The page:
Campaigners for dog breed equality with the emphasis put on the deed not the breed have claimed a victory in Australia as Victoria is set to lift the ban on Pit bulls next year amending their Domestic Dogs Act of 1994.

Previously banned, they will have to be leashed and muzzled when in public and properties secure when at home.

The government review of the act says:

The government will review legislative and implementation options in order to allow the registering of pit bulls and other restricted breed dogs. The government will retain existing restrictions relating to all restricted breed dogs, including the requirements to be securely contained within an owner’s property and to be leashed and muzzled when in public.

The government supports the Committee’s position that ‘current bans on the breeding of pit bulls should also remain in place’, while ‘pit bulls that do not have an identifiable owner should be able to be seized and destroyed’.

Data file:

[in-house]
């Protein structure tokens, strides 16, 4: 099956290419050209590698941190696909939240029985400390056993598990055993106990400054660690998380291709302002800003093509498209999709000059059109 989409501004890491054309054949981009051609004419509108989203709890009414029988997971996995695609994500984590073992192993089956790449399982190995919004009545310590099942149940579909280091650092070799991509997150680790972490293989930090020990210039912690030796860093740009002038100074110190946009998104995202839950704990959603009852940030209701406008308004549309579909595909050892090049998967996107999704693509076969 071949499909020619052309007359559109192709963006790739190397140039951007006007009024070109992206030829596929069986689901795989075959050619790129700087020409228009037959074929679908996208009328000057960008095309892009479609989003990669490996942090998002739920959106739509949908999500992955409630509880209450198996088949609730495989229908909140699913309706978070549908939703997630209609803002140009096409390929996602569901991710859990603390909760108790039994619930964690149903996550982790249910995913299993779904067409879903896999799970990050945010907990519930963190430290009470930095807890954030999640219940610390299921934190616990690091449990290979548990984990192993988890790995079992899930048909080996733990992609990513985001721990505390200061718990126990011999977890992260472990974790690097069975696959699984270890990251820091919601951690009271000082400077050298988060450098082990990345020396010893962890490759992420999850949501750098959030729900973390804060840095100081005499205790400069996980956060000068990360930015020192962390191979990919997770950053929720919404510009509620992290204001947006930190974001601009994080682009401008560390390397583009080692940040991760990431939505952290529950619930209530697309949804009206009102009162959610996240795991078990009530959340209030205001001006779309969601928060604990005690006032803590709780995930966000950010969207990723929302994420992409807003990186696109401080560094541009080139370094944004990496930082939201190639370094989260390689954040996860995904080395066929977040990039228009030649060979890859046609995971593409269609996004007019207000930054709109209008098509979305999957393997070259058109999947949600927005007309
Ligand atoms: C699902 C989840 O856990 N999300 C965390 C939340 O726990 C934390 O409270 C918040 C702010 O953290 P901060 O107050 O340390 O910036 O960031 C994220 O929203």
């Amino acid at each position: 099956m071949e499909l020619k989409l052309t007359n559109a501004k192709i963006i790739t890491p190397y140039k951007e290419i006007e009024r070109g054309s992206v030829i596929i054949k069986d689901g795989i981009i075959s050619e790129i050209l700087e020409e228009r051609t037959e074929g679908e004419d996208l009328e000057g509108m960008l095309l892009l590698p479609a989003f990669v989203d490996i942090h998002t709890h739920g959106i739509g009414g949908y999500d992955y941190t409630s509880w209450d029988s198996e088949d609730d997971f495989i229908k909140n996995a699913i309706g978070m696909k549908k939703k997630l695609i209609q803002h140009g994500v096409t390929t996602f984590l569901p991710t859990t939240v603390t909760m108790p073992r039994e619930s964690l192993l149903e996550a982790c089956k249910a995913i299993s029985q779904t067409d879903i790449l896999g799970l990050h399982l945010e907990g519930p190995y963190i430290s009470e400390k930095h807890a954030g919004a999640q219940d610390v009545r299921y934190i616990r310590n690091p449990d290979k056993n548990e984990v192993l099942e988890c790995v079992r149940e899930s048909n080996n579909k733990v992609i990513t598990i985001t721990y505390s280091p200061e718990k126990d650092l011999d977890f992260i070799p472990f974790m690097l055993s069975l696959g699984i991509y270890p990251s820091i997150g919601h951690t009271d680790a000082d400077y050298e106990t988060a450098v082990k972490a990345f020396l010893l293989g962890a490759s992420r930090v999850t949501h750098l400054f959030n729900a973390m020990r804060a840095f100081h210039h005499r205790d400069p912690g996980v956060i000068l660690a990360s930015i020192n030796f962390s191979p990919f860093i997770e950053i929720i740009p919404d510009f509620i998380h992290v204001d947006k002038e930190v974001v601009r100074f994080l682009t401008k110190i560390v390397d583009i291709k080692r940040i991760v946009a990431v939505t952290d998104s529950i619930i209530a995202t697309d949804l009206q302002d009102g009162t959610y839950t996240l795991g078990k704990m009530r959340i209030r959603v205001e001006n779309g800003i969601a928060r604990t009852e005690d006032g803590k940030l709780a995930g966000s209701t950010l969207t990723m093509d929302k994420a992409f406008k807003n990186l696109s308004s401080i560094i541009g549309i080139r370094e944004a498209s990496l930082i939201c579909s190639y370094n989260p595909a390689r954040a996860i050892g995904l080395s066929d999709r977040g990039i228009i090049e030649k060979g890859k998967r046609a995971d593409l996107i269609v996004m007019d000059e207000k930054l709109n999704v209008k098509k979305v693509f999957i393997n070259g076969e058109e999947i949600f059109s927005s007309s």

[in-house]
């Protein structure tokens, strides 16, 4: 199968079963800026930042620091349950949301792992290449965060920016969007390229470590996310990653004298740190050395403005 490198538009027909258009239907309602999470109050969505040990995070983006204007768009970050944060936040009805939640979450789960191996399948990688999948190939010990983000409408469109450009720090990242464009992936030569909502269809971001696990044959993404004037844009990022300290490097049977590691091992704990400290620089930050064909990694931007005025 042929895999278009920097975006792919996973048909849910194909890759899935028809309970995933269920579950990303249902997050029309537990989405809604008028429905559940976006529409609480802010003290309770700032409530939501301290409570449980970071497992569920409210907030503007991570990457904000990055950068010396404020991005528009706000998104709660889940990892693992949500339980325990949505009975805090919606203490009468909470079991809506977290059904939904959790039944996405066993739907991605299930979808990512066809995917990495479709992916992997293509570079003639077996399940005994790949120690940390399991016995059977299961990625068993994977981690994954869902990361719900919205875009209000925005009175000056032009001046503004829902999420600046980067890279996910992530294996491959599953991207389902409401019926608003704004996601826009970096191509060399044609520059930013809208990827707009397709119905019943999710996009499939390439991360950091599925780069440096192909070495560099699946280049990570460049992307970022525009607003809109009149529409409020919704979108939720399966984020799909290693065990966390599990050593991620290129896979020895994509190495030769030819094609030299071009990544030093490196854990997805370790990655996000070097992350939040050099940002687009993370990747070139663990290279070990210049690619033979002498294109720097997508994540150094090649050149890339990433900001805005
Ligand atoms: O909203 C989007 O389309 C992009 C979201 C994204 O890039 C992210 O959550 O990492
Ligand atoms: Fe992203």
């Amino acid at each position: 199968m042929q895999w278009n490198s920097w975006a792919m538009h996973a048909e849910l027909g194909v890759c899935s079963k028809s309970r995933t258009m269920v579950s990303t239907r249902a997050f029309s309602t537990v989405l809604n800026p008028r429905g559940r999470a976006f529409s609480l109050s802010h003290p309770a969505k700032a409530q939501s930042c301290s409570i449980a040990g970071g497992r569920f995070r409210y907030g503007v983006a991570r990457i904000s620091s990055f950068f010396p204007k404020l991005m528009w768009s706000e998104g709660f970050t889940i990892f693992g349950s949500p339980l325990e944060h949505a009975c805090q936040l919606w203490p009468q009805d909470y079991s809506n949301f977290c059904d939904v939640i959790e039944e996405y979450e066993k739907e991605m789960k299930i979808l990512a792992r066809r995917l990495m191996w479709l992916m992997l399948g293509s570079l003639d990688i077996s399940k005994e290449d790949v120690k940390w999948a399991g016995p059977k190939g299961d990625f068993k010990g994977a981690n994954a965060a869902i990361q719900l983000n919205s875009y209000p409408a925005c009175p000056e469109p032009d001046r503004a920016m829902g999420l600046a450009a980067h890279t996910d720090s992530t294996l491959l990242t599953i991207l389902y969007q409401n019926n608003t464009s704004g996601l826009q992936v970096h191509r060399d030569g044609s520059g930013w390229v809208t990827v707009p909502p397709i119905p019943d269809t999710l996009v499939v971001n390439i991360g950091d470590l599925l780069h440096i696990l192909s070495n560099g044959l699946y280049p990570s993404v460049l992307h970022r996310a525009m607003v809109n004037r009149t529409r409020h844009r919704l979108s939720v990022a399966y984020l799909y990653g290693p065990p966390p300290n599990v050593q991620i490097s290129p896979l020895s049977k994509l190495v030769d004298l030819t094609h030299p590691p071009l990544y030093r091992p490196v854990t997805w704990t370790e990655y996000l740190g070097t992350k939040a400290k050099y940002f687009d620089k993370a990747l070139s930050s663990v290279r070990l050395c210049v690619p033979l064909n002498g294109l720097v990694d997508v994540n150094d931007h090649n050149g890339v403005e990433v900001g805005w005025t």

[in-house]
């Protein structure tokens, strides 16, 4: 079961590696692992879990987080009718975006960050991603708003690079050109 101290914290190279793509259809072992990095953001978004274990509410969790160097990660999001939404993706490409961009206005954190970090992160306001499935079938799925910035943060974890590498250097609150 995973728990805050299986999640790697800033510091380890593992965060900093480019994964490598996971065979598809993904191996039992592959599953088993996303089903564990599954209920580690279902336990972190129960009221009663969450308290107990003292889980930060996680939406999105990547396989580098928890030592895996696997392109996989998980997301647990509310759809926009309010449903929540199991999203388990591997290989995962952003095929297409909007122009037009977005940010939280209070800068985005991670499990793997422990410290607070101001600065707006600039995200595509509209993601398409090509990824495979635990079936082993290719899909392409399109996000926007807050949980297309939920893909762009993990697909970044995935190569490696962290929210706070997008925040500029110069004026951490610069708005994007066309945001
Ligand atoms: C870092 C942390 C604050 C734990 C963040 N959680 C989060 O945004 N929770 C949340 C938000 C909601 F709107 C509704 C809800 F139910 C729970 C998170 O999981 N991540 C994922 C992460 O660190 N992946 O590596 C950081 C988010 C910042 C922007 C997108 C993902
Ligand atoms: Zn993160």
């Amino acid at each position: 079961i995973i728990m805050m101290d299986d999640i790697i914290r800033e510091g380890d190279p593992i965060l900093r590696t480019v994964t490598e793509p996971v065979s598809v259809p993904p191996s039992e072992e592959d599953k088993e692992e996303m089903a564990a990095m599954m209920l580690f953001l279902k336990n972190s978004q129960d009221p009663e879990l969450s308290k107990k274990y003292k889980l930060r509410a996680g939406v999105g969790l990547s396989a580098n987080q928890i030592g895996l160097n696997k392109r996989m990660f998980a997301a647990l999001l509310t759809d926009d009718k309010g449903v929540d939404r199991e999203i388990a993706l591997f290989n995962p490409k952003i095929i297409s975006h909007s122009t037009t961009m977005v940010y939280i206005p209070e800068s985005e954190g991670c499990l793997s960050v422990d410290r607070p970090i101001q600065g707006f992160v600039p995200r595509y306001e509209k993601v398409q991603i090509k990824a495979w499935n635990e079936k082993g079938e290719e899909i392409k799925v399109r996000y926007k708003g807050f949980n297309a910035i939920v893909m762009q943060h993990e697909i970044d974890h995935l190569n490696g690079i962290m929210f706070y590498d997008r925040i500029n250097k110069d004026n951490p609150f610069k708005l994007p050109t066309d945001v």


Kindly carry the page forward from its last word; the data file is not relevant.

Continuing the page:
Introduction of temperament testing for dogs after dog attacks

Also discussed was the recommendation that the government develop a “system to accredit agencies and individuals to conduct temperament tests on dogs to identify potentially dangerous dogs. Accreditation would provide prospective owners with assurance that the temperament testing undertaken by the agency or individual is of an appropriate standard.”

This wasn’t agreed as it was decided that there is not a good enough worldwide test based on research to predict canine aggression in all or most situations because “the scientific literature suggests existing tests are not highly predictive or reliable. Most dogs that attack have never done so before”. As a result, the government felt it couldn’t implement a test and accredit others to carry out.

Changing perceptions of Greyhounds 

Parliament also discussed topics surrounding Greyhound racing, temperament testing and rehoming of the breed saying it will investigate “feasibility of introducing a program similar to the New South Wales Greenhounds program” and has noted the recommendation to de-muzzle non-racing Greyhounds removing section 27(1)(a) of the Domestic Animals Act 1994 saying, “the government recognises that breed specific legislation concerns many in the community.”

On this point it concluded, “the government considers that a complete review of the muzzling and leashing policy must be completed before any decision to relax these requirements is made.”

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